Mora invited Frandsen, a trained public speaker, to speak at and cover the event. “Christina and MAGIC’s resident facilitator Daniel Henson really put together one hell of an event,” Frandsen said. “As an author, memoirist, and journalist, I write. I also interview guests at red-carpet events and have a podcast. I talk for a living. But the truth is, I was masking a series of traumatic flashes that were creeping into my operating system the entire drive up from LA with Michael D. McCarty.”
Frandsen, a Gulf War era veteran, was diagnosed with PTSD while an active-duty Marine, a condition that was not helped by 18 years in prison. “There was a nagging part of me that was still, well, terrified about walking back inside the place that had held me in for so long. For days leading up to the event, I’d been having these nightmares. I’d try to exit the facility and all the officers would laugh raucously, ‘Ha! You thought we were gonna let you out? You are stupid. Go back to your cell.’ It was visceral. But the moment I saw the familiar faces of my guys, and felt their warm embraces, all that nightmare fear melted away.”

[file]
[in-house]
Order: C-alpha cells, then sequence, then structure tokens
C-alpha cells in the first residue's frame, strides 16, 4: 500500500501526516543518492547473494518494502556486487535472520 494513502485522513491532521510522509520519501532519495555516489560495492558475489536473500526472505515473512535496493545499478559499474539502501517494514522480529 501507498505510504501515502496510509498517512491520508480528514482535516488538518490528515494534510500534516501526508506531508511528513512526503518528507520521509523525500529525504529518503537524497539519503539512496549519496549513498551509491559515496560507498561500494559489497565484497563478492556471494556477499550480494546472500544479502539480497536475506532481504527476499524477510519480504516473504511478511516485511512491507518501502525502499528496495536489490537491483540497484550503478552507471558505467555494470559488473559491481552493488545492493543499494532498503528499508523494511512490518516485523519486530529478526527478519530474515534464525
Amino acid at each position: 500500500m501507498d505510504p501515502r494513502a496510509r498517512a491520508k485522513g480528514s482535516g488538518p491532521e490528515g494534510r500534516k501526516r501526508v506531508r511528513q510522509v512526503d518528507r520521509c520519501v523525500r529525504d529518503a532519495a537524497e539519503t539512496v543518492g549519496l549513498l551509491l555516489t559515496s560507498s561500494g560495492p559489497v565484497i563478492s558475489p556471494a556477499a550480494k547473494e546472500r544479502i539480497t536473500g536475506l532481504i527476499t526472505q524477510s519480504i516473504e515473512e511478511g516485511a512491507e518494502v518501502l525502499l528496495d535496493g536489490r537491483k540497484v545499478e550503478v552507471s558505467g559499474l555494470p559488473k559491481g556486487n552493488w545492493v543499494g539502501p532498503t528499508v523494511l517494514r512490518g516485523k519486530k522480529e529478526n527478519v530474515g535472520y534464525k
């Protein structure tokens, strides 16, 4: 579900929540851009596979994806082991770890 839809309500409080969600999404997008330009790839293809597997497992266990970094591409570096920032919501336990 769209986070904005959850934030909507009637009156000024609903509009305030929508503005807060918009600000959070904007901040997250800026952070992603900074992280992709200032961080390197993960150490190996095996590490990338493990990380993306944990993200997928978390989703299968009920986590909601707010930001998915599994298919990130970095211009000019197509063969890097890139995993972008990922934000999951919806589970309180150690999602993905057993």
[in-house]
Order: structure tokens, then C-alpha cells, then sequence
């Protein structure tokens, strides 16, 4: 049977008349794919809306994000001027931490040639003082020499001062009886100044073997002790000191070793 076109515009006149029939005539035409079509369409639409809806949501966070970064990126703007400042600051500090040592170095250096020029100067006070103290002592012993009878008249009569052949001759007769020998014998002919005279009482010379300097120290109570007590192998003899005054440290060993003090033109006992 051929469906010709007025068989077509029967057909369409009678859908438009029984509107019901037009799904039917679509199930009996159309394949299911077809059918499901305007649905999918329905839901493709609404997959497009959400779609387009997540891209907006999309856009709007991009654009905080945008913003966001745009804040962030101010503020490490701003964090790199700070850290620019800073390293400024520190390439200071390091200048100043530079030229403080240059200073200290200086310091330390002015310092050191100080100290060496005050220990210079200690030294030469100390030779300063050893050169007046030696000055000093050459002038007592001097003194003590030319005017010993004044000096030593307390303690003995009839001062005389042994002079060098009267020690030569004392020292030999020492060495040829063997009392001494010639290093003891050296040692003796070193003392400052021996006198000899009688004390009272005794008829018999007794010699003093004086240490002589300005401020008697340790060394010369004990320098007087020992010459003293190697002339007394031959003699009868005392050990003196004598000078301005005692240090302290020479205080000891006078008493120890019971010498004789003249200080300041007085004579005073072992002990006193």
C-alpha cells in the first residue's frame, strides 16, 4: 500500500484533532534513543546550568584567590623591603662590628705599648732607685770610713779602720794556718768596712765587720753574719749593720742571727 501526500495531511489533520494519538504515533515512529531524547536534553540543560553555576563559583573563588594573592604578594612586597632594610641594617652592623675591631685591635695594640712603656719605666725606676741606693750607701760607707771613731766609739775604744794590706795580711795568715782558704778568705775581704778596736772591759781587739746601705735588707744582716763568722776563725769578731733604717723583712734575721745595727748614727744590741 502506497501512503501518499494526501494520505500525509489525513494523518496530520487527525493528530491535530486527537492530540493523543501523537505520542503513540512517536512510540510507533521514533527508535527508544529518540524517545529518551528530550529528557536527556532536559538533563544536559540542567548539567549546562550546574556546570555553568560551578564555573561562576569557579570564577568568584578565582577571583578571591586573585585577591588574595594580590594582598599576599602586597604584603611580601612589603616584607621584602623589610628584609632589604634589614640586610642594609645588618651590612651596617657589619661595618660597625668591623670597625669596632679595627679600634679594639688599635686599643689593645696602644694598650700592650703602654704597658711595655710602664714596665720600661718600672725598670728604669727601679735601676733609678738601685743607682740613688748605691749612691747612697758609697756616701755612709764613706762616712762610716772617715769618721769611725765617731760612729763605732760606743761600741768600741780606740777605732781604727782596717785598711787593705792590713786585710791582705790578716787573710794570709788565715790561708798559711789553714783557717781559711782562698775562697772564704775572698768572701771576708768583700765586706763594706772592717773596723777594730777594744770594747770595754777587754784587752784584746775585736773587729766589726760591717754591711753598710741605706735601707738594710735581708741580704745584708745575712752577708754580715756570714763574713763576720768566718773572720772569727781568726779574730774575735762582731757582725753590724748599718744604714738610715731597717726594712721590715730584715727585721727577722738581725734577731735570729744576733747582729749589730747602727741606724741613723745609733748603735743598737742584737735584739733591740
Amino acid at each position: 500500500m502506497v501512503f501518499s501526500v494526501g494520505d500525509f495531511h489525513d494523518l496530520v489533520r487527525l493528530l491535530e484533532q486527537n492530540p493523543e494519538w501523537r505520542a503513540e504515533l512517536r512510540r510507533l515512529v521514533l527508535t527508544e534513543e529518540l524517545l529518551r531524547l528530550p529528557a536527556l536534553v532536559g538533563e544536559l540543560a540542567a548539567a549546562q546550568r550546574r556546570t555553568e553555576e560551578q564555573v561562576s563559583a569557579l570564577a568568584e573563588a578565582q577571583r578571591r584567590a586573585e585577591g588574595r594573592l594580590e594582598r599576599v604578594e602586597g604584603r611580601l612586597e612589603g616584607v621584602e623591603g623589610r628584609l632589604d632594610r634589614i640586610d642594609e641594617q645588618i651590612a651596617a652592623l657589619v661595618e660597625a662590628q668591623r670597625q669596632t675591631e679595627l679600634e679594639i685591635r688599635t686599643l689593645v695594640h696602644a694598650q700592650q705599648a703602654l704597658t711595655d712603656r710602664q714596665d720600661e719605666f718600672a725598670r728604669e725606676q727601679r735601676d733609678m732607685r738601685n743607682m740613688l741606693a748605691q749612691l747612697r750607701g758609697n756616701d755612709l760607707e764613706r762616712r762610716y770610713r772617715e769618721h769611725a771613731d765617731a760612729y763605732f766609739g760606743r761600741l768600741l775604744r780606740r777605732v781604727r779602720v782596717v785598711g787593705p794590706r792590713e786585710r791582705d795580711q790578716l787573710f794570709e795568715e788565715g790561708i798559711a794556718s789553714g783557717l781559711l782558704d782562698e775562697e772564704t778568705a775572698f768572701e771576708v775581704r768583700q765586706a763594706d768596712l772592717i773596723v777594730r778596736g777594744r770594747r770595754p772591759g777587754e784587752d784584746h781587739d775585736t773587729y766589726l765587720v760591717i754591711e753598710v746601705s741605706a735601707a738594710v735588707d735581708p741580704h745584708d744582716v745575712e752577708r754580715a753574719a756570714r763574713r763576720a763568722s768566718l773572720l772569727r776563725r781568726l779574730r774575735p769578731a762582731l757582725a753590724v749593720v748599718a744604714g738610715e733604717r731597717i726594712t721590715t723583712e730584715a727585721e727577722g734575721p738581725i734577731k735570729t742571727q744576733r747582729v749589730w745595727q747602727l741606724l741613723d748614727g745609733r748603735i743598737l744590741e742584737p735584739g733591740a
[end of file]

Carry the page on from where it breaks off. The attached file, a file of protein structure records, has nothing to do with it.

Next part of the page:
As a winner of the PEN America L’Engle-Rahman Prize for Mentorship, Frandsen praised Carmen Maroney, the long-standing Community Resource Manager at VSP, for guiding him into the facility to do stories that humanize residents and showcase the programs supported by the administration. “She really went to bat for me. Warden McVay kindly approved my engagement with the PIO’s office, got me listed as a fixed member of the press with permission to enter the facility. I was enabled not merely to attend and cover the event, but also to finally step into my journalistic mentor role with select prison residents who have already been quite widely published as interview journalists, creative nonfiction writers, and artists. Their accomplishments are extremely impressive, especially when you consider that they have no access to any in-house carceral newspaper or digital magazine platform at VSP. We are re-envisioning what mentorship looks like, journalism style.”